By definition, a hero is a person who is admired for great or brave acts or fine qualities. It’s a perfect description for Lt. Ed Walsh and Firefighter Mike“Dork” Kennedy, members of the Boston Fire Department. Both men died tragically in the line of duty on March 26, 2014, while trapped inside the basement of a four-story brownstone on busy Beacon Street. The two lost their lives combatting the nine alarm fire fueled by excessive winds feeding off the adjacent Charles River.
If you ask a first responder such as a police officer, firefighter, or military member if they consider themselves heroes, they will more than likely tell you that they were just doing their jobs. But their job is above and beyond what your average citizens consider to be just a job. They put themselves in positions that most would run from. They do it to protect us, to ensure our safety. This is exactly what Walsh and Kennedy did when they rushed courageously into 298 Beacon’s basement to combat the heart of the flames.
They acted selflessly to ensure that the people who lived inside the apartments could get out and so that their brothers and sisters in the department could enter the building, contain the fire, and keep it from spreading to neighboring buildings. Their bravery, just doing their job, ultimately saved numerous lives.
Mike “Dork” Kennedy: Veteran, Firefighter, Coach
The power of community attracts many to CrossFit. It’s something that meant a lot to Kennedy. That connection was why he went out of his way to try and better the world around him.
Kennedy was no stranger in the hero department. One of the first individuals on scene during the Boston Marathon bombing
, he quickly used training acquired as a combat veteran in the United States Marine Corps and as a Firefighter for one of the busiest firehouses in Boston, MA — Engine 33/Ladder 15. Dork (a nickname given to him by his friends) also participated in Big Brothers Big Sisters
and was an advocate for the Wounded Warrior Project
and Boston’s Firefighters Burn Foundation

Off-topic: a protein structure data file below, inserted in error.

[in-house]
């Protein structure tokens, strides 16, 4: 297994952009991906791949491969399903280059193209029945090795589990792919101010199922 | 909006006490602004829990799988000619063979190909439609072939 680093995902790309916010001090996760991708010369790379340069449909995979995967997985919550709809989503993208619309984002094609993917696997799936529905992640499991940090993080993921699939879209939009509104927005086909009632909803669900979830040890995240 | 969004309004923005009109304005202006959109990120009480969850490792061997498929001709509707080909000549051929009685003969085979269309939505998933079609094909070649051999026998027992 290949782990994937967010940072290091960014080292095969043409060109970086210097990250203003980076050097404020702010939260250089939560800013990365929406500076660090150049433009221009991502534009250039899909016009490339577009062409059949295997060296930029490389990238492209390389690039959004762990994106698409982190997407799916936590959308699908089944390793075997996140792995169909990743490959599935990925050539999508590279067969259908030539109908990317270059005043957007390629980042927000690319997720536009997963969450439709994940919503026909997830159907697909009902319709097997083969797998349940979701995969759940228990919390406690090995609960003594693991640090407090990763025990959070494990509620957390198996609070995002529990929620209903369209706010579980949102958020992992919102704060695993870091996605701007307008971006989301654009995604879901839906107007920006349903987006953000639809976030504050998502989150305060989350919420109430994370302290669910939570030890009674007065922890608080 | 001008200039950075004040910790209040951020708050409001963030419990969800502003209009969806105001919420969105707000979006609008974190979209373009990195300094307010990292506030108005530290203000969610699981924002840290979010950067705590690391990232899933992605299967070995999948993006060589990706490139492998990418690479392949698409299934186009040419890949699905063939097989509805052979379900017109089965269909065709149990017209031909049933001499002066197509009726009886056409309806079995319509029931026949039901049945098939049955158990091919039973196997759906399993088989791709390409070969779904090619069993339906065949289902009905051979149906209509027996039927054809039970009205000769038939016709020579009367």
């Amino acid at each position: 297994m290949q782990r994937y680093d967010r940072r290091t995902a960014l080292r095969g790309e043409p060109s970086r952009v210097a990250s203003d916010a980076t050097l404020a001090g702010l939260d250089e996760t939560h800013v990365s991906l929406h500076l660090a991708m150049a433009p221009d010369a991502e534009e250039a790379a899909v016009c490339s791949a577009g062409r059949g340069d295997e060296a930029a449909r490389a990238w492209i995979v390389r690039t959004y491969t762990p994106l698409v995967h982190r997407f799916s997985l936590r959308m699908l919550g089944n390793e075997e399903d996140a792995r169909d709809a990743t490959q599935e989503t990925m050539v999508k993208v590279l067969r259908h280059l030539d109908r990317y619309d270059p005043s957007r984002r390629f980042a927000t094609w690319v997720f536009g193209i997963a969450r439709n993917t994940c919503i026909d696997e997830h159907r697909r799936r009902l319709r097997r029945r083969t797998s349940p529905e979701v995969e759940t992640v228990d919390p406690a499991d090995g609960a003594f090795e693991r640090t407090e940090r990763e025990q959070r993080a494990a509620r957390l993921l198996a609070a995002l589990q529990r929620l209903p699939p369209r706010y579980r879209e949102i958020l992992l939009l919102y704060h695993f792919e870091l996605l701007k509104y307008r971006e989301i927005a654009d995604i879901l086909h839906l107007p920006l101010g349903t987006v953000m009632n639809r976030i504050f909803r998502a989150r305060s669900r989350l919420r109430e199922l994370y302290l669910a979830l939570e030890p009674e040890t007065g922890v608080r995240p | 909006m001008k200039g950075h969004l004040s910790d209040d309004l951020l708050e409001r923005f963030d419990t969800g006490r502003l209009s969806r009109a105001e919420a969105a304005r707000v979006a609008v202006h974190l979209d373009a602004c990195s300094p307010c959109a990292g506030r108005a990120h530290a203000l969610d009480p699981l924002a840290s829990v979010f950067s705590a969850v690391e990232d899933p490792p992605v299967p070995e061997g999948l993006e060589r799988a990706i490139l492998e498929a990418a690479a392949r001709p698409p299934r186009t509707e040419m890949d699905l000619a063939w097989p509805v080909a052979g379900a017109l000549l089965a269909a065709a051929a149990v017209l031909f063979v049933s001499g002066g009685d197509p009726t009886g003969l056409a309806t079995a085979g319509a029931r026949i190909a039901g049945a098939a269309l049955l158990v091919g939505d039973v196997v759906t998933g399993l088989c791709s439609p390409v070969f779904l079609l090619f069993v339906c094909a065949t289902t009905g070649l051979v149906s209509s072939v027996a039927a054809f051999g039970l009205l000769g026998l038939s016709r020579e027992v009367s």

. He was a level one certified CrossFit trainer. He loved coaching and it showed. He enhanced other’s lives around him with his joy for it. Often referred to as “Coach K” within his local box, Dork was an avid competitor. In his last competition, the Cynergy CrossFit First Responders Challenge
, he competed side by side with fellow first responders. His face showed absolute determination. He wouldn’t let his team down, or anyone else for that matter. That is how Kennedy lived his life. It is why he chose to join the military after high school and for that same reason to give back to his community by serving and protecting as a Boston Firefighter.
The power of community attracts many to CrossFit. It’s something that meant a lot to Kennedy. That connection was why he went out of his way to try and better the world around him. The power of the CrossFit community and the respect given to this veteran and firefighter were evident at his wake and funeral. Thousands who never met him, grateful for his service, came out to honor him and give condolences to his family, acknowledging that he put his life on the line for people he never knew. Ten thousand firefighters from all over the world stood shoulder to shoulder, lining the streets of Boston to render their last salute to a true hero, brother, and friend as he took his final ride atop the very fire truck that he rode in on a daily basis.
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